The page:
Potable water that is chemically and bacteriogically safe for human consumption
should be provided for any community. Internal corrosion of piping is a serious
problem in drinking water industry. According to ISO 8044 standard, corrosion
is a physico-chemical reaction between metal and its surrounding environment.
Corrosion changes metal properties. In addition to not being economic, corrosive
water has the potential of degrading water quality and therefore affects the
health of consumers (Mahvi and Eslami, 2005). Corrosion
tends to increase heavy metals concentration. In general, different water resources
have different water characteristics and therefore its tendency to corrode the
water pipe is also different. The potential to form a protective layer containing
a mixed precipitate of calcium carbonate and iron oxides depends on many different
chemical and biological parameters such as pH, residual chlorine, hardness,
temperature, total dissolved solids, alkalinity, acidity, dissolved salts, dissolved
gases and microorganism (Viessman and Hammer, 2004).
Corrosion products can shield microorganisms from disinfectants. These microorganisms
can cause many problems such as slimes, bad odor and taste (Bina
and Porzamani, 2005). Atasoy and Yesilnacar (2009)
also used Langelier Index and Ryznar Index to determine the degree of scale
formation tendency/corrosivity of groundwater samples. The groundwater of Harran
plain in Turkey had intense corrosion tendency. The amount of CO2
from the soil zone respiration and high sulfate concentration contributed the
corrosivity of groundwater (Atasoy and Yesilnacar, 2009).
A current study indicated that the loss of chlorine dioxide in corroded iron
pipes was significant and its effect was more than the total organic carbon
(Zhang et al., 2008). According to Edwards, in
many countries like Japan, England and Australia the cost of corrosion was almost
3 to 4% of their total income (Edwards, 2002).Therefore,
corrosion control is an effective way to maintain water quality and providing
the health of consumer. According to Environmental Protection Agency (EPA) standard,
drinking water should not be corrosive.
The Langelier Saturation Index (LSI) and the Ryzner Stability Index (RSI) are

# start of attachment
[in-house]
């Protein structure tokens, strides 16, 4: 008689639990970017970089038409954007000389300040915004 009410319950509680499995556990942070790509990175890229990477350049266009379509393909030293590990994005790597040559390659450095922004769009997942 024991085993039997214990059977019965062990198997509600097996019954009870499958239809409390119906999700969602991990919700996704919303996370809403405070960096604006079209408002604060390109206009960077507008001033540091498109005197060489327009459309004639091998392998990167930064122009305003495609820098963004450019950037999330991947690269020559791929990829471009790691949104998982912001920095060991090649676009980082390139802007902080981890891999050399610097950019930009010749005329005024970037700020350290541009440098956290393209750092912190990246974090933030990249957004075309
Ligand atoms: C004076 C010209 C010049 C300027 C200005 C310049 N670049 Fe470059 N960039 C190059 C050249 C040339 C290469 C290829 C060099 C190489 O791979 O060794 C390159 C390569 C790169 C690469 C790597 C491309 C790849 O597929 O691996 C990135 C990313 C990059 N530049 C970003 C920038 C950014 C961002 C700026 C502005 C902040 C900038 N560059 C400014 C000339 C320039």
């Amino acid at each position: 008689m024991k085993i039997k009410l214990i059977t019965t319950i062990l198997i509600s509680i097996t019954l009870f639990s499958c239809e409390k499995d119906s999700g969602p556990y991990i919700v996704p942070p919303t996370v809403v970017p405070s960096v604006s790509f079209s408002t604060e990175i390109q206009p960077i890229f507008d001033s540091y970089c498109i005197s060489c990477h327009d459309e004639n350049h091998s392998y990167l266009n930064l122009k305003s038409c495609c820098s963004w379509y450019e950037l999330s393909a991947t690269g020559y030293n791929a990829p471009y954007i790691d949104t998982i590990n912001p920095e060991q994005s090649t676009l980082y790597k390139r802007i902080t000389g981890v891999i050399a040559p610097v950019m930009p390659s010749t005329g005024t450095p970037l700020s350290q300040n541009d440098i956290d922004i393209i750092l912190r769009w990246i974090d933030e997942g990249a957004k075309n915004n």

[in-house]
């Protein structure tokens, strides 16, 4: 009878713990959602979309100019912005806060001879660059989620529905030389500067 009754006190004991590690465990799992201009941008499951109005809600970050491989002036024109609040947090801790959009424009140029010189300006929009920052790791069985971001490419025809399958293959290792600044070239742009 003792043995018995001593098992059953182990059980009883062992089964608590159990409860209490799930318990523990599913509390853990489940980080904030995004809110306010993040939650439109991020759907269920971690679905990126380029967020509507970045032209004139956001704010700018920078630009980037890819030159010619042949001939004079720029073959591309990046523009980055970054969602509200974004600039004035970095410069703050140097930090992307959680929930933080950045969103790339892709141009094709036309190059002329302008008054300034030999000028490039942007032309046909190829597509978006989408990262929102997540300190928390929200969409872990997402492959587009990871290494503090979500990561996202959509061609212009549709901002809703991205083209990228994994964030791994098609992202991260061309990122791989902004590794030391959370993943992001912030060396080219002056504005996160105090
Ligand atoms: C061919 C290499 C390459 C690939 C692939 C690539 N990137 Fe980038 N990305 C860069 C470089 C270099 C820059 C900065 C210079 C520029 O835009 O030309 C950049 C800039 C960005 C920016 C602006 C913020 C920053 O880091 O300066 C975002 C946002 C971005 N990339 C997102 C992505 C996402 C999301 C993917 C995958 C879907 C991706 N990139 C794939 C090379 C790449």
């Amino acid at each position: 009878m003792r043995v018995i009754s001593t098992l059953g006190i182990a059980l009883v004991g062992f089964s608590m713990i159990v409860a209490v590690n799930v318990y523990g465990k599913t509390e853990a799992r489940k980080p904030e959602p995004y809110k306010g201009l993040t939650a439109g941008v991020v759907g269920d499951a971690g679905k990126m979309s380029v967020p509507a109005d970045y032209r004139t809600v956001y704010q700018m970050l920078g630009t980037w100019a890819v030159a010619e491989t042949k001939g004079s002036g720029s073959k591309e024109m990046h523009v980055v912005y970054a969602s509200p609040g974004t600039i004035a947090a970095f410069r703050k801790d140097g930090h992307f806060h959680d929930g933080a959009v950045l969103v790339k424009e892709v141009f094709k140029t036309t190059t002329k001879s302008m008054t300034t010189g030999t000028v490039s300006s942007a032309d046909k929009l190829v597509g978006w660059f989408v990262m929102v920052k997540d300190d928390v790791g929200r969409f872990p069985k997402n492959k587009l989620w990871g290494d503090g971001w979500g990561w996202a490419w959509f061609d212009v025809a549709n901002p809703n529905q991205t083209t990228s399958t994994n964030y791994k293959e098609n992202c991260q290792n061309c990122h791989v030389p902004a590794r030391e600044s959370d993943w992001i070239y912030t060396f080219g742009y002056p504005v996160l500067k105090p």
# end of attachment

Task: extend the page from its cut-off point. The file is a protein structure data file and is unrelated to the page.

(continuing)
commonly used as the indicators of water scale potential. The quality of tap
water resources regarding the potential of scale formation and corrosivity in
Tafila, Jordan was determined by various indices, LSI, RSI and the calcium carbonate
precipitation potential (Al-Rawajfeh and Al-Shamaileh, 2007).
Melidits also used the marble test and LSI value to determine the corrosion
or deposition effect of Paradises well water, in Hrysoypolis in Greece (Melidis
et al., 2007). The tendency of water to precipitate
CaCO3 or to dissolve it was determined by these indices. However,
using the LSI and RSI as corrosion index should be done very conservatively.
Calcium carbonate precipitation is inhibited by the presence of certain compounds.
Conversely, the formation of CaCO3 precipitate under-saturated water
condition was observed (Lisitsin et al., 2005).
Measuring metal concentration in the water distribution system is considered
the best way to determine population exposure and it is the most appropriate
method to assess the corrosion rate (Eaton et al., 1995).
Considering the fact that pipes are used for a long period of time, corrosion
control is very important to maintain water quality and pipe integrity. Since,
there were limited time and facility and lack of such study in Shiraz water
resources, LSI was used to predict the potential of scale formation and corrosivity.
This study aimed at determining the corrosivity or scale formation potential
of the groundwater and surface water in Shiraz, South of Iran using LSI. For
this purpose, 78 wells and one dam resource and 39 points through the network
distribution system in a time interval of three months in Shiraz were analyzed
for the parameters of temperature, pH, total alkalinity, calcium hardness, Total
Dissolved Solids (TDS) and Electrical Conductivity (EC).
MATERIALS AND METHODS
Experiments: Samples were collected from selected sites for chemical analysis.
Study site description: Shiraz is situated between the 29th and 38th
degrees of longitude, and between the 40 and 52 degrees of latitude, and is
1500 feet above the sea. Shiraz has a moderate climate. It is located in the
South of Iran (Fig. 1). Precipitation is mainly in late fall,
Winter and early Spring. Shiraz drinking water is supplied by 122 deep wells
(78 of them are in use) of which 81 wells are alluvial and 41 wells are calcareous,
which are located within or outside Shiraz. In addition, Dorodzan dam, which
is located 80 km East of Shiraz, is the only surface water resource which is
used to supply Shiraz drinking water. This study was conducted in three months
from July through late October in 2007. City map was provided and then was divided
into 32 regions. Randomized sampling was done inside the regions including 39
points in the network distribution system and 79 water resources including wells
and Dorodzan dam.
||The location of sampling points from 79 water resources (•)
and 39 (*) stations in network distribution system in Shiraz
Analytical methods: The samples were collected in 300 mL polyethylene
bottles. According to the standard method, the samples were analyzed for total
alkalinity and calcium hardness (Eaton et al., 1995).
The temperature, pH, electrical conductivity and Total Dissolved Solids (TDS)
were determined at the sampling point in the field by Aqua-conductivity TDS
and temperature meter.
LSI was determined by the following relationship:
where, pH is measured pH of the water and pHS is pH at CaCO3 saturation and is determined by the following equation:
||Constants based on ionic strength and temperature
||Negative logarithm of the calcium ion concentration, mole L-1
||Negative logarithm of the total alkalinity, equivalents L-1